The graph above is a summary of comparison of carbon-14 activity with tree rings and with lake varves from Lake Steel in Minnesota and Lake Suigetsu in Japan. It was prepared by geologists Davidson and Wolgemuth. Notice that as one moves deeper into the sediments of a lake (varve data) that the total amount of C14 gradually declines. There is no abrupt break in C14 concentrations suggesting large changes in radioactivity in the past.

Creation Science response to the Lake Suigetsu varve chronology

Varve counting chronologies have been used as a challenge to the young earth creationists view of earth history for 30 years.  Given that time frame there is remarkably little literature from creation science on varves and their interpretation.   Only one actual experiment has actually been performed to attempt to recreate something that looks like varves and that was done with sediments only rather than any organic material on which most of the important varve chronologies are based.  Dr. John Reed, who has a PhD in geology, provides the most typical response to varves  in a paper entitled,  Toppling the Timescale Part III: Madness in the Methods in the Creation Research Quartarly in Summer of 2008.  Despite their significance to chronologies and C14 dating there is only this one mention of varves in this paper:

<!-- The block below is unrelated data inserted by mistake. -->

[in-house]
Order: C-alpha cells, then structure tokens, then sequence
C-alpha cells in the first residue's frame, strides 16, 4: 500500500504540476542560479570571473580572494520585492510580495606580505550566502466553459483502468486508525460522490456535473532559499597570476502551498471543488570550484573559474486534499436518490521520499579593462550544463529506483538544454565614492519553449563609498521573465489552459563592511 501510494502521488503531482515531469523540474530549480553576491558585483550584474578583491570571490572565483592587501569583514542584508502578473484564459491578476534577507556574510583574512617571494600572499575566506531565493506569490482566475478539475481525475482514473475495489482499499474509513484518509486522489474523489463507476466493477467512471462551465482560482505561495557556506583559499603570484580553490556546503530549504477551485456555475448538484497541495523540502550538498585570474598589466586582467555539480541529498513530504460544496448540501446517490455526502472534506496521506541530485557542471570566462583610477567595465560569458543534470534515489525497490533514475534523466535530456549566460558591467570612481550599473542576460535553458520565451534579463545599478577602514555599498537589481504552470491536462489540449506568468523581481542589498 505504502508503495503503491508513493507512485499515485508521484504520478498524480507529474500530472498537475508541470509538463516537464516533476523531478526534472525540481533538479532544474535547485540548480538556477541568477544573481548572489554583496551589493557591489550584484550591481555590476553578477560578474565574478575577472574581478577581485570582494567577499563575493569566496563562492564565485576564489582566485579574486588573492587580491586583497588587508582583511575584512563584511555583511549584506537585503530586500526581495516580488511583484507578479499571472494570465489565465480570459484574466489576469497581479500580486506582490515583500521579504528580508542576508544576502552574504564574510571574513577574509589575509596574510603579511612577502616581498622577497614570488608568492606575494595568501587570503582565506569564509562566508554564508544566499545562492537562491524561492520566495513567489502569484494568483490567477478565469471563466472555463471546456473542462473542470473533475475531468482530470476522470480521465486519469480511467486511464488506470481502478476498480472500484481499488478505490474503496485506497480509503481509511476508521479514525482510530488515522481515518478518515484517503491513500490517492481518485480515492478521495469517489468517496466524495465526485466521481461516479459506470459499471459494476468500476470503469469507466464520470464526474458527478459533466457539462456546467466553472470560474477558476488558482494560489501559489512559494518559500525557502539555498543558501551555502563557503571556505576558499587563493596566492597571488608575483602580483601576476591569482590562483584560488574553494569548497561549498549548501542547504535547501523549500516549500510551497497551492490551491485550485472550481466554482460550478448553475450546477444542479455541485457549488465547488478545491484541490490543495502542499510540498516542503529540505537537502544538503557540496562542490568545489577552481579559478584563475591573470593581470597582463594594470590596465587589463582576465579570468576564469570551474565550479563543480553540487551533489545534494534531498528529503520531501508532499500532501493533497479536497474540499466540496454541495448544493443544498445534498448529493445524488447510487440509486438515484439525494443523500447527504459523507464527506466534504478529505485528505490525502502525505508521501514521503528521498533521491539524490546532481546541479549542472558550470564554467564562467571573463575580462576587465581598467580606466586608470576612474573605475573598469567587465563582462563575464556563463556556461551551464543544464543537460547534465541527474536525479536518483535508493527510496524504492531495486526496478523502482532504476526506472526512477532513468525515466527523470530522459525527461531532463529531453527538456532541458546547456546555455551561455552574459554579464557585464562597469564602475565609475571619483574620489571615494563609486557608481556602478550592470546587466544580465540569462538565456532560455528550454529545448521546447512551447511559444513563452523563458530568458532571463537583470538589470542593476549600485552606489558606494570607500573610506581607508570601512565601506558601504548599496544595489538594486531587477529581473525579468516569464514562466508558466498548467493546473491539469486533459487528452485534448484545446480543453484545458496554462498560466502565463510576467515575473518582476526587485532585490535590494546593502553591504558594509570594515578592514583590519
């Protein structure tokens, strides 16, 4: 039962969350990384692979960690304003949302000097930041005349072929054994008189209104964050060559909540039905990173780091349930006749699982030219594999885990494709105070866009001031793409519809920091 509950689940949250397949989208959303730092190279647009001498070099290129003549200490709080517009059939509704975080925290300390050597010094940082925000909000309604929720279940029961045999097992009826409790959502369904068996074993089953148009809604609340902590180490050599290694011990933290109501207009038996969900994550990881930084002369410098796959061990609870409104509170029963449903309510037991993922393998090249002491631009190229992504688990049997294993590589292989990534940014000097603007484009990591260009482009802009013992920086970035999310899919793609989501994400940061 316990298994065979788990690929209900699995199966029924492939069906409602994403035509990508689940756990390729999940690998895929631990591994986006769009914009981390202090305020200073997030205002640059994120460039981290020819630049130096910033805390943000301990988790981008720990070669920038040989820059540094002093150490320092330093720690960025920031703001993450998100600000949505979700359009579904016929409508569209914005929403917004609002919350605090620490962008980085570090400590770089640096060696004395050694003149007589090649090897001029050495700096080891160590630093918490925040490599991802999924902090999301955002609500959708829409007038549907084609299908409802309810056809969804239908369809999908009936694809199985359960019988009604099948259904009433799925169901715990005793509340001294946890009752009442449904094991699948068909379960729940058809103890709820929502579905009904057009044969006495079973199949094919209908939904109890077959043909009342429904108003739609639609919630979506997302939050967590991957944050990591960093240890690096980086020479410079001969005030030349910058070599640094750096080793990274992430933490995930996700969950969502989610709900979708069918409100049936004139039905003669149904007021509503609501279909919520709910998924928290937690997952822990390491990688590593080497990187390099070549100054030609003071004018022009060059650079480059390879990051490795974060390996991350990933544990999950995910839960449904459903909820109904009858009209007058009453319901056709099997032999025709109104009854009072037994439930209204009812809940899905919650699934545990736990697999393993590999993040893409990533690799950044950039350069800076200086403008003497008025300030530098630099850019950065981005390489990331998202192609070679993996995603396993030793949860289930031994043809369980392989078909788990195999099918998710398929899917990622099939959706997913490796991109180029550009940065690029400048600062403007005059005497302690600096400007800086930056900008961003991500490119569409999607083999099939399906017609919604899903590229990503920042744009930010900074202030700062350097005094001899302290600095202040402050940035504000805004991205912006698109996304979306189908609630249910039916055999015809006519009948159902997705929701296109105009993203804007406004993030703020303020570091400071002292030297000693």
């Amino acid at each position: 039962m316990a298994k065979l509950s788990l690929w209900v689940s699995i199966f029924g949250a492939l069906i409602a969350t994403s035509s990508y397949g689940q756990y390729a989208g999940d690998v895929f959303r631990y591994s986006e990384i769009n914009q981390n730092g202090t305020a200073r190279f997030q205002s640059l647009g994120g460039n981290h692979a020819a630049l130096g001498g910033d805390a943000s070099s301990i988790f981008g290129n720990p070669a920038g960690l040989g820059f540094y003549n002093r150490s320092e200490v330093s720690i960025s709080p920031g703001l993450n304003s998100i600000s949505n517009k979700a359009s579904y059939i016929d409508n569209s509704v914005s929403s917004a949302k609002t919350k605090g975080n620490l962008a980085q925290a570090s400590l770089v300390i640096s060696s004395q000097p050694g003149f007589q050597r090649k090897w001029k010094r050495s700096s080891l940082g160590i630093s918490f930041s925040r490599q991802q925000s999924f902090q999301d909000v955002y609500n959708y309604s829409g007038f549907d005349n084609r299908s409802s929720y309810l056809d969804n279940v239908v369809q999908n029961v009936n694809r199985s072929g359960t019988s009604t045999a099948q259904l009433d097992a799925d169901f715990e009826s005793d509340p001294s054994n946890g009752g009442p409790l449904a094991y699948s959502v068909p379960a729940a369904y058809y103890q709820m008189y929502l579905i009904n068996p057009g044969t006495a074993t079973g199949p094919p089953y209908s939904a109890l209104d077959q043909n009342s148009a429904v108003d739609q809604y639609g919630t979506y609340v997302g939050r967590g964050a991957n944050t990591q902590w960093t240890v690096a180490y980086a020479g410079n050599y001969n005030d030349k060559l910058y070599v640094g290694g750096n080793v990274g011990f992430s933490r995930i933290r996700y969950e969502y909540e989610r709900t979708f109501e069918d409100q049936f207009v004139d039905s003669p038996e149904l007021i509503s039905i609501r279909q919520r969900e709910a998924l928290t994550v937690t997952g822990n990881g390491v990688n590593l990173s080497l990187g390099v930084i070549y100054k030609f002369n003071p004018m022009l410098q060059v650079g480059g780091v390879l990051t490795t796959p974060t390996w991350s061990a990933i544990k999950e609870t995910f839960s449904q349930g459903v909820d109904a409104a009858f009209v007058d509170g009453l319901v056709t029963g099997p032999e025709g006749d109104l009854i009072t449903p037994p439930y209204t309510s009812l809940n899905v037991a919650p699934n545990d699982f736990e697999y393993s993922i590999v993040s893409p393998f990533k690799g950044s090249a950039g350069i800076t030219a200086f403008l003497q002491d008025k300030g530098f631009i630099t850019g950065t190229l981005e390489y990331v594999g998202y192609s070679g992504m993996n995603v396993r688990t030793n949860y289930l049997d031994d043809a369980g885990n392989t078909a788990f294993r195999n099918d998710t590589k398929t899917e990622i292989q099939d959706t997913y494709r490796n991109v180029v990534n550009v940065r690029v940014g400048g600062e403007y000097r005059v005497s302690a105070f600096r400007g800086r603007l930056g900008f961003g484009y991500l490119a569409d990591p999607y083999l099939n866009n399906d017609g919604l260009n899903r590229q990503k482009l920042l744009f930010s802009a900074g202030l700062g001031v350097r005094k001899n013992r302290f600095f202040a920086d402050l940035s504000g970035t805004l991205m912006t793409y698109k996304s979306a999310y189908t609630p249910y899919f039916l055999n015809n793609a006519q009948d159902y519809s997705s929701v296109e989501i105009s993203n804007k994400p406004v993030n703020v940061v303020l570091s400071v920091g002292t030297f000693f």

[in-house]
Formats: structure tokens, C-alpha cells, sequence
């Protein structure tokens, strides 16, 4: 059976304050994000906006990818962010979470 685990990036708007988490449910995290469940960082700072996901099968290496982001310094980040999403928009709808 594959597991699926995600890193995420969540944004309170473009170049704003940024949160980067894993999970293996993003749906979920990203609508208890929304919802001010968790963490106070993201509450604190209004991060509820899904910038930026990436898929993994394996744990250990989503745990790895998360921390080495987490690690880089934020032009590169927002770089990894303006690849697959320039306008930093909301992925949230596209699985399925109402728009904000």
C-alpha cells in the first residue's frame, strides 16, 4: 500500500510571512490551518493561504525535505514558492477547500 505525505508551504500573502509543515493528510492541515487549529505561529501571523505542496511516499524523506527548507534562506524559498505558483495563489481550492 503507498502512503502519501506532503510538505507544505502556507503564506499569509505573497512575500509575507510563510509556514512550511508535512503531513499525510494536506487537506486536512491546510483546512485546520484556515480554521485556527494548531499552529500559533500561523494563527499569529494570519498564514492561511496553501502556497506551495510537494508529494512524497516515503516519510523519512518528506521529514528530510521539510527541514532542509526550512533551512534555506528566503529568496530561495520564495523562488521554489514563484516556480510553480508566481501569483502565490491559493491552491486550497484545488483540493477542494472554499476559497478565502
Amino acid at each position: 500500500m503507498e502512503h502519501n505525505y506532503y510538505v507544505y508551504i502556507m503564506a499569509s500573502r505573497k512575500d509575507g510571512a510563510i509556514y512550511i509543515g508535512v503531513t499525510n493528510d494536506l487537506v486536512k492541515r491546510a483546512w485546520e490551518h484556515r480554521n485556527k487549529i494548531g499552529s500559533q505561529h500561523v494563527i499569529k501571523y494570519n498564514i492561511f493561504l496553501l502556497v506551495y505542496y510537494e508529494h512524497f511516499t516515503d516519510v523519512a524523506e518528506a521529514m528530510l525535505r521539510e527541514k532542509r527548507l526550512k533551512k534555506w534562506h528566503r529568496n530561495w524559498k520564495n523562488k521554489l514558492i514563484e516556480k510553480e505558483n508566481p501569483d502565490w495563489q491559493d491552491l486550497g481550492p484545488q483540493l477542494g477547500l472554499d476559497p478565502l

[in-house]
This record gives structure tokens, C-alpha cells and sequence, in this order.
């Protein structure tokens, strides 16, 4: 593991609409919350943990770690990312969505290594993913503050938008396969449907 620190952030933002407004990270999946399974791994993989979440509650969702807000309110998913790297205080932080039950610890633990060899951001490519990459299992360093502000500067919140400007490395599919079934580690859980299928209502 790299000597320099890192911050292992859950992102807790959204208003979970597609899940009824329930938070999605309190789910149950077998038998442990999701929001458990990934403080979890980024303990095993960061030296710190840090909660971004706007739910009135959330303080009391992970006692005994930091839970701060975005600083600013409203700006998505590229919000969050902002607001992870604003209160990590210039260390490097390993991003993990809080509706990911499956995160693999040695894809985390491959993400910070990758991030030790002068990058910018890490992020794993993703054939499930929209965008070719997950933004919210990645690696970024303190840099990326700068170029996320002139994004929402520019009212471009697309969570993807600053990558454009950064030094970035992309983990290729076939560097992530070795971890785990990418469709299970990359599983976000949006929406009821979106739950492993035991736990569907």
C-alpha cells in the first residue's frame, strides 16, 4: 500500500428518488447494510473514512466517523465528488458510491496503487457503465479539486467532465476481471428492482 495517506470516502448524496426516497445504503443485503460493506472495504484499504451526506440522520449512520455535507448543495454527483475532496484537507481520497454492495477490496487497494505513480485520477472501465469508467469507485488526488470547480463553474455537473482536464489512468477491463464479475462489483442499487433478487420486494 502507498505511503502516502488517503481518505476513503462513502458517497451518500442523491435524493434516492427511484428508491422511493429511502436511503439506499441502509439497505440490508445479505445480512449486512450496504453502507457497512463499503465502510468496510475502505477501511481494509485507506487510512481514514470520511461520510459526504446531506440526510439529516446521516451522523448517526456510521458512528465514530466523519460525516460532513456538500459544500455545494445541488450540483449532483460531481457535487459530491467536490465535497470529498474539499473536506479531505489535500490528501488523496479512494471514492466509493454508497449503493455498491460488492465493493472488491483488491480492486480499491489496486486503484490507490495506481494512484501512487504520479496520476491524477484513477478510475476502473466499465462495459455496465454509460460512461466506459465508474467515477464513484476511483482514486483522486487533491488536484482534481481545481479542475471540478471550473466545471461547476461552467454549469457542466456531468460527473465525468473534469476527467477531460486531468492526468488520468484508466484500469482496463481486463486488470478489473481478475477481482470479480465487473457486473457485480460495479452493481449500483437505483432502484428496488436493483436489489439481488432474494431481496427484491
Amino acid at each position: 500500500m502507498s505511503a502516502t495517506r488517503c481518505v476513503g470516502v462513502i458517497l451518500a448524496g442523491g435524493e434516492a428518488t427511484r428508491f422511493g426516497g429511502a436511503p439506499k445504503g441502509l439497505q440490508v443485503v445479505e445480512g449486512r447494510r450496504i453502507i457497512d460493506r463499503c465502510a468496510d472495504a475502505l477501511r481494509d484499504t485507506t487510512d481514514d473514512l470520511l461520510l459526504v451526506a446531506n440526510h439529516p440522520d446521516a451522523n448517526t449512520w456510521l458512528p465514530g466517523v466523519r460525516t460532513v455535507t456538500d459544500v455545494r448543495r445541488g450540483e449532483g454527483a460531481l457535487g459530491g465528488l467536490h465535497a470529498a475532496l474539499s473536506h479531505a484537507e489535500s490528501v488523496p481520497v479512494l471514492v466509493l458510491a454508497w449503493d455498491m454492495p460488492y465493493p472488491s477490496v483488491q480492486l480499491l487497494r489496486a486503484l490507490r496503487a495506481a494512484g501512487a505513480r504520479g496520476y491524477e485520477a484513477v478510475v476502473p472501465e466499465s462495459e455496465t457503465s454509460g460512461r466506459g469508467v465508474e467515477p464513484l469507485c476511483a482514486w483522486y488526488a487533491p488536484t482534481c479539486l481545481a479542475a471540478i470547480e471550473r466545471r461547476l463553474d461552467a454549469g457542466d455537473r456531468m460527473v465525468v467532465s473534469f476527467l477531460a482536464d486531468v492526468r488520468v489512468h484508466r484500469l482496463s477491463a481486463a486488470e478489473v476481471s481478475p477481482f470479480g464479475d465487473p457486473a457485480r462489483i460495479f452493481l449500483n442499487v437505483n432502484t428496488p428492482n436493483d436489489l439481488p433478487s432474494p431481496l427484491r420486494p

“Like varves or ice layers, geologists simplistically assume that the target sediments  were deposited slowly, uniformly, and in response to regular climatic variables. Remove those assumptions and  the whole theory crumbles, as has been  shown for both ice layers (Oard, 2005) and varves (Oard, in press).”

Oard simply tries to argue that rapid sedimentation can cause the appearance of varve like layers which could be mistaken as annual years when they really represent catastrophic events.  He also reports in several papers examples of lakes and other fossils varve sites (ancient preserved lakes with varved rock) where there is evidence of multiple varves produced in a single year.  The strategy then is to suggest either implicitly or explicitly that because exceptions can be found to varves representing individual years that all reports of varves should be discredited.   Dr. Reed takes the same approach and has provided responses to varve arguments in numerous papers.  His responses though include nothing more than accusations that the assumptions are incorrect and that scientists are unwilling to consider alternative means by which these tens of thousands of layers could have been formed.  Has Dr. Reed considered what he would do if he can’t remove any of those assumptions (slow, uniform, and in response to regular climatic variables)?  The Lake Suigetsu cores were examined because exactly because they are in a location that provides the optimal conditions for those three assumptions NOT to be violated because the scientists doing the research are perfectly aware of these assumptions.